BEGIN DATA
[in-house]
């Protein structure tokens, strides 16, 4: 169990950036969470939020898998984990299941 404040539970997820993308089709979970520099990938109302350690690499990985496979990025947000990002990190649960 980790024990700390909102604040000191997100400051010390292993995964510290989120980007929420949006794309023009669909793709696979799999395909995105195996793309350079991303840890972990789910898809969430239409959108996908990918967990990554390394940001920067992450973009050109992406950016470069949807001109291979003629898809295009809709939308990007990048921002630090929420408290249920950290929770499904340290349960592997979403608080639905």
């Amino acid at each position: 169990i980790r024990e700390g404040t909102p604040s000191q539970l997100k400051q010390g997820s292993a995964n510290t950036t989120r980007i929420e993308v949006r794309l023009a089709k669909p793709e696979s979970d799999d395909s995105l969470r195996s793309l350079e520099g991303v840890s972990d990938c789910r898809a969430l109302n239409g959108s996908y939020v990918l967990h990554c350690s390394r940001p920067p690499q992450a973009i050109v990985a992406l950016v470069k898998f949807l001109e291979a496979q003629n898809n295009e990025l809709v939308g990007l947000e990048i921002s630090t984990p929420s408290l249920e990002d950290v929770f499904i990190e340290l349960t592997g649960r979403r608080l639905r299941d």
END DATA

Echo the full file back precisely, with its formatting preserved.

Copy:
[in-house]
């Protein structure tokens, strides 16, 4: 169990950036969470939020898998984990299941 404040539970997820993308089709979970520099990938109302350690690499990985496979990025947000990002990190649960 980790024990700390909102604040000191997100400051010390292993995964510290989120980007929420949006794309023009669909793709696979799999395909995105195996793309350079991303840890972990789910898809969430239409959108996908990918967990990554390394940001920067992450973009050109992406950016470069949807001109291979003629898809295009809709939308990007990048921002630090929420408290249920950290929770499904340290349960592997979403608080639905």
């Amino acid at each position: 169990i980790r024990e700390g404040t909102p604040s000191q539970l997100k400051q010390g997820s292993a995964n510290t950036t989120r980007i929420e993308v949006r794309l023009a089709k669909p793709e696979s979970d799999d395909s995105l969470r195996s793309l350079e520099g991303v840890s972990d990938c789910r898809a969430l109302n239409g959108s996908y939020v990918l967990h990554c350690s390394r940001p920067p690499q992450a973009i050109v990985a992406l950016v470069k898998f949807l001109e291979a496979q003629n898809n295009e990025l809709v939308g990007l947000e990048i921002s630090t984990p929420s408290l249920e990002d950290v929770f499904i990190e340290l349960t592997g649960r979403r608080l639905r299941d």